Menopause, changes in the menstrual cycle predict the risk of heart disease

Menopause, changes in the menstrual cycle predict the risk of heart disease
Menopause, changes in the menstrual cycle predict the risk of heart disease

Often in women who are preparing to menopause the duration of period becomes longer. According to one studio conducted by researchers at the University of Pittsburgh and published in “Menopause”, the timing of these changes could provide clues to the risk of developing cardiovascular diseases. Specifically, the scientists found that people whose menstrual cycles increased in length two years before the advent of the menopausal period, had better vascular health conditions than those who did not change during the climacteric. Cardiovascular disease is the number one killer of women and the likelihood of suffering from it increases significantly after middle age. Menopause, in fact, is a multi-stage transition that could favor the appearance of these disorders.

The average length of a menstrual cycle is 28 days, although it can vary greatly from individual to individual. Women with short cycles spend more time with high levels of estrogen compared to those with shorter cycles and this difference in hormone values ​​could explain why long and irregular cycles during reproductive years have been linked to cardiovascular disease, breast cancer, osteoporosis and other conditions. But can changes in menstrual cycle length during climacteric predict future heart health? To answer the question, the scholars analyzed the data of 428 subjects. The analysis included participants between the ages of 45 and 52 for up to 10 years or until postmenopause.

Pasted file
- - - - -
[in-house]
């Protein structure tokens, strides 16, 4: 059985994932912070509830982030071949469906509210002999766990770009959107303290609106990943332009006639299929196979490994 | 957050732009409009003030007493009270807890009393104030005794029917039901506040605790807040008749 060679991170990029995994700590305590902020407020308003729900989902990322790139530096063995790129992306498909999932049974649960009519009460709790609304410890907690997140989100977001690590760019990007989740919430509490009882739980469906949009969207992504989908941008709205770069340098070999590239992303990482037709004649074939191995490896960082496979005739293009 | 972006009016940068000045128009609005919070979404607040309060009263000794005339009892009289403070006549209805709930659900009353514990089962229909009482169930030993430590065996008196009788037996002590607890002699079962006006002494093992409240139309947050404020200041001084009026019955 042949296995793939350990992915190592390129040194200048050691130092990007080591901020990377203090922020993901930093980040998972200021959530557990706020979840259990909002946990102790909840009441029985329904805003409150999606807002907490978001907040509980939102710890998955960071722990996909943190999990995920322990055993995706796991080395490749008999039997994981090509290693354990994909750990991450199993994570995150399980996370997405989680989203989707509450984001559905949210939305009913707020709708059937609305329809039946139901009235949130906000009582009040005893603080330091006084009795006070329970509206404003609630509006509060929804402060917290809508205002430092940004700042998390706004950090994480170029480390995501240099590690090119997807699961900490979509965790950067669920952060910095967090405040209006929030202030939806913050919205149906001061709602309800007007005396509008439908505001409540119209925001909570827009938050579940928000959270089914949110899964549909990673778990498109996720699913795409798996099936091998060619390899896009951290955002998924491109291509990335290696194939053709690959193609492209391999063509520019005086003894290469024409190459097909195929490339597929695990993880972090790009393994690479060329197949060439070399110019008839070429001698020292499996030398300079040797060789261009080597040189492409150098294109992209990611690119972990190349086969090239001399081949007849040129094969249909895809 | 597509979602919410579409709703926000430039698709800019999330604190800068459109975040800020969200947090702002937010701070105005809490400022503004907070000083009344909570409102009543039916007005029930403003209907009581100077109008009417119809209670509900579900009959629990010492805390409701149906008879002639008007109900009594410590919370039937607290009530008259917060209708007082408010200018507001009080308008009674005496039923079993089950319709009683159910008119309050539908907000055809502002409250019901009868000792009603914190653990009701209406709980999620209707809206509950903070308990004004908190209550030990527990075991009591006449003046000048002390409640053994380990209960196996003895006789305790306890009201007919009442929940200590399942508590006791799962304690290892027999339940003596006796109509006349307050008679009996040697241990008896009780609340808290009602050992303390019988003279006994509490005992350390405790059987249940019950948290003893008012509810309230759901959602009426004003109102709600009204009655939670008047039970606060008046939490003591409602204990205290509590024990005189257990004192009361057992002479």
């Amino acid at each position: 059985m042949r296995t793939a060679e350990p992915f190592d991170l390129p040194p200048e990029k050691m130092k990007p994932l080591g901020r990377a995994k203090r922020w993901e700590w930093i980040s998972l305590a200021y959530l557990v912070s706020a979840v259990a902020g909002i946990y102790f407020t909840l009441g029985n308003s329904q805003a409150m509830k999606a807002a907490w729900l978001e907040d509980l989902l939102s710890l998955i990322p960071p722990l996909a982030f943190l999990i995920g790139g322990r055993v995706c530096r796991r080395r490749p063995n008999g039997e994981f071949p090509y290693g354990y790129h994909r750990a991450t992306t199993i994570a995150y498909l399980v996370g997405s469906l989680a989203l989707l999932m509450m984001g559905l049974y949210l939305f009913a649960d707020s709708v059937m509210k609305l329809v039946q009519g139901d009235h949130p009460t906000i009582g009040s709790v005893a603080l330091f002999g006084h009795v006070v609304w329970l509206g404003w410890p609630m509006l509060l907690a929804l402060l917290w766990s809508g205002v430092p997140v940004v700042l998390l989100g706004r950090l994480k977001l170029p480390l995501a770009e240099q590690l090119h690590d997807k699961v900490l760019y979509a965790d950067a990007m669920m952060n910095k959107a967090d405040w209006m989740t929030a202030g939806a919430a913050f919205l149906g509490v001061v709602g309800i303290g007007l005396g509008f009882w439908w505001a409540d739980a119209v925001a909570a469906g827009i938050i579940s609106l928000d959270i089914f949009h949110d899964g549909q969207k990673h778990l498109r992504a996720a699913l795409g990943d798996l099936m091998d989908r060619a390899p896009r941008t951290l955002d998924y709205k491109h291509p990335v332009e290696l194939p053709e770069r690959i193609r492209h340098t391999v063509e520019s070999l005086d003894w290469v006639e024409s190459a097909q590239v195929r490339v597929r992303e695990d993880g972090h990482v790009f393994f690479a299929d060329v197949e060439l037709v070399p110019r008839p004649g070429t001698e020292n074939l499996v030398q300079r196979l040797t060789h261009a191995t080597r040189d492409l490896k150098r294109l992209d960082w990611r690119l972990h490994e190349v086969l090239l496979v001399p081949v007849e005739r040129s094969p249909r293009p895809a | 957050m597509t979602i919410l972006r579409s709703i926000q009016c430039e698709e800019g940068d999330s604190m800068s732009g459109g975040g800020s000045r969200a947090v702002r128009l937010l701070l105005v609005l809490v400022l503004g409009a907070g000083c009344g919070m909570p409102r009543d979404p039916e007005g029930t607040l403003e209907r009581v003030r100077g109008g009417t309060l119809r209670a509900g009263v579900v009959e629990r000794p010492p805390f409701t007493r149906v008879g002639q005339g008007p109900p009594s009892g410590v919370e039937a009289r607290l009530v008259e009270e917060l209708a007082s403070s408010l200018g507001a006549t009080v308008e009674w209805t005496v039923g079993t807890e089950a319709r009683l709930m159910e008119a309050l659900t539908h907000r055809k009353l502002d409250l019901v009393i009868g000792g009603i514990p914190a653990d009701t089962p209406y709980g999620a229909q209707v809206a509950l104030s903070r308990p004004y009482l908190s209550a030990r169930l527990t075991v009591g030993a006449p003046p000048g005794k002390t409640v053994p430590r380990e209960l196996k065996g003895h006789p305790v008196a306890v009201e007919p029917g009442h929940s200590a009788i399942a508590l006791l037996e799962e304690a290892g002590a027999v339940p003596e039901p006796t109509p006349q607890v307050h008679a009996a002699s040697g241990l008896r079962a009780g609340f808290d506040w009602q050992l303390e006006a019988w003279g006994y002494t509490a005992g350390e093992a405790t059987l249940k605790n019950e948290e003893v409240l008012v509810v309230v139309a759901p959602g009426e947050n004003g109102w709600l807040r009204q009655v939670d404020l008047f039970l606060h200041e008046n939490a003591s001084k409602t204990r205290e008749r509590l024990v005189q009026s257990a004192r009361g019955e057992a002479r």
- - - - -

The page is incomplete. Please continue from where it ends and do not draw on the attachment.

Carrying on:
The team, measuring the stiffness and thickness of the arteries, identified three distinct trajectories in the length of the menstrual cycle during the transition phase. About 62% of women had stable cycles that did not change significantly before menopause; on the contrary about 16% and 22% experienced a elongation of the cycle five years and two years respectively before the arrival of menopause. Participants belonging to this second group had more favorable values ​​of hardness and thickness of the arteries, elements that can predict a lower risk of cardiovascular events.

Although it is not yet clear why the possibility of suffering from cardiovascular diseases is higher in subjects with a regular menstrual cycle, the authors believe that the protective role exerted by estrogen against the heart of young women with short cycles is lost with the years go by. The next step will be to understand if the menstrual cycle patterns used for the study are related to others factors cardiovascular risk. First of all the abdominal fat, previously associated with the likelihood of developing heart disease in postmenopausal women.


Menopause menstrual cycle predict risk heart disease

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